UIS Commission on Karst Hydrogeology and Speleogenesis
Tony Waltham
  PDF: /pdf/seka_pdf9538.pdf

The 2005 Tiankeng Investigation Project in China

Waltham Tony

Abstract: A summary report of the Tiankeng Investigation Project, hosted by Prof. Zhu Xuewen in China in 2005. This included an extremely successful field tour to tiankengs (giant collapse dolines) in the karst of Chongqing and Guangxi, and an indoor meeting in the Karst Research Institute in Guilin when the definition of a tiankeng was formalised.

Keywords: tiankeng, karst, doline, China.


Since 1992, a small number of giant collapse dolines have been found in various parts of the limestone karst in southern China. These are very large and truly spectacular landforms (measuring hundreds of metres deep and wide), and they are now recognised in China under the name tiankeng.

Tiankengs have only recently been recognised in China because they have only recently been seen by karst geomorphologists. They all occur in remote parts of the highland fengcong karst that were, quite simply, not visited by outsiders in previous years. But China's current explosive development has provided roads that reach close to most of the tiankengs, and their absence from the karst literature is now being remedied. There is also huge local enthusiasm to increase the tourism economy by creating access to any spectacular landscape features, and many of the tiankengs are now star attractions within national, provincial and local parks and geoparks. Consultancy on these new developments has been through Prof. Zhu Xuewen and Chen Weihai, leaders of the speleology team at the Institute of Karst Geology in Guilin, who have therefore visited all the sites in a protracted programme of field research.

Though the Institute team had published various papers and books in Chinese, Prof. Zhu was concerned that tiankengs were still little known outside China. Almost the only foreigners to have seen the Chinese tiankengs were cavers (largely on the China Caves Project), who had made just passing reference to a few of the sites. Scientists had visited almost none of China's tiankengs, and there was minimal published comparison with the scatter of giant collapse dolines elsewhere in the world, notably those in the Nakanai karst of Papua New Guinea. Prof. Zhu therefore instigated progress in 2005 by creating the Tiankeng Investigation Project, whereby a group of foreign cave scientists could see the finest of the Chinese tiankengs and then discuss their geomorphology in a wider context.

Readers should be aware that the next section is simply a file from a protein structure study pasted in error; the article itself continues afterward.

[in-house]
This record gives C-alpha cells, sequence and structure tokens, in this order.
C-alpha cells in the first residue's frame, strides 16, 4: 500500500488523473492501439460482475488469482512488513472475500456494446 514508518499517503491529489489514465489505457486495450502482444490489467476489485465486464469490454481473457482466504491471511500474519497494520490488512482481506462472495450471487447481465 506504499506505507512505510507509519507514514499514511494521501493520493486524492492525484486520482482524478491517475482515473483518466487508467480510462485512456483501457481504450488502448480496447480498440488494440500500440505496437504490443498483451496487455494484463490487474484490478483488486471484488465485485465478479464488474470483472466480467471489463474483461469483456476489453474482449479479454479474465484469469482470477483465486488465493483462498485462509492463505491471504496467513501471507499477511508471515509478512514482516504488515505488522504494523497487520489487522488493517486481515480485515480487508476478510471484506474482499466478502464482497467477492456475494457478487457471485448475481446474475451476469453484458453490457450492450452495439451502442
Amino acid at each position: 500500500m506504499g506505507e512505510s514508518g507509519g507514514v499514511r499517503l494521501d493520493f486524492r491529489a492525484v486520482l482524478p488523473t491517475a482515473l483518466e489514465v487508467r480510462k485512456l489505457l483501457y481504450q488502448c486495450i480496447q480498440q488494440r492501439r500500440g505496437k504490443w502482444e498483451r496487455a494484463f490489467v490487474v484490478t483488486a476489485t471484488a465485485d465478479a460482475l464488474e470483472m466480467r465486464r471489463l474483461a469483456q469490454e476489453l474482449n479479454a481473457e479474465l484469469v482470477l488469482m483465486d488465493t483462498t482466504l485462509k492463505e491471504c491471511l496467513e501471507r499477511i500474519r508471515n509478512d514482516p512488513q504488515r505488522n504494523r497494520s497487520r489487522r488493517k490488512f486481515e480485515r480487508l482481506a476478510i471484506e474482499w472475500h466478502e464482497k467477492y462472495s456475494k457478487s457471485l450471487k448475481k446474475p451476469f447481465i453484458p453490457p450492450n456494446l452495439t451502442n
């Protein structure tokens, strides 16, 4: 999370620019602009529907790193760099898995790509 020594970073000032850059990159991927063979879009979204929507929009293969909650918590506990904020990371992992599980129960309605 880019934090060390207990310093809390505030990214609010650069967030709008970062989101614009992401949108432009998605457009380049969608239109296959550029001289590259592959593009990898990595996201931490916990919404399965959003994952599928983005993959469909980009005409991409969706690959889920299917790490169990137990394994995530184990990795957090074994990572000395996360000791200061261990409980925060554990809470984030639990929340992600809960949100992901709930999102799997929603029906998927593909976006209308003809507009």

The 2005 event was in two halves. A magnificent field excursion visited China's most important tiankengs and passed through some of the world's finest karst landscapes. This was followed by a conference in Guilin when the geomorphology and hydrogeology of tiankengs were fully discussed in an international context.

The delegates invited to the 2005 Project were - Art and Peggy Palmer from the State University of New York (USA), Will and Beth White from Pennsylvania State University (USA), Andrej and Marija Kranjc from the Karst Research Institute (Slovenia), Alexander Klimchouk from the Institute of Geological Sciences (Ukraine), Julia James from the University of Sydney (Australia), John Gunn from Huddersfield University (UK), Andy and Lilian Eavis from the International Union of Speleology and the China Caves Project (UK), and Tony and Jan Waltham from Nottingham Trent University (UK). They were joined and hosted in China by Zhu Xuewen, Chen Weihai and Liu Zaihua. It had been hoped that Paul Williams, Derek Ford and Claude Mouret could join the Project to represent their own countries, but personal circumstances precluded their participation.

The tiankeng tour

The Tiankeng Project in 2005 started with a field tour to visit and investigate some of the largest and finest of the tiankengs in China's limestone karst. Delegates converged on the city of Chongqing on Tuesday 18th October. Unusually inclement weather then set in, with almost continuous low cloud and grey skies, until everyone departed from Guilin twelve days later. The field tour started in the karst within the province of Chongqing (which separated out of Sichuan province in 1997), before moving south into the province of Guangxi (Fig. 1). It was an incredibly spectacular field trip, which visited some of the finest karst landforms and karst landscapes that the world has to offer. Further data on the tiankengs are provided in the following paper, by Zhu & Chen, within this volume.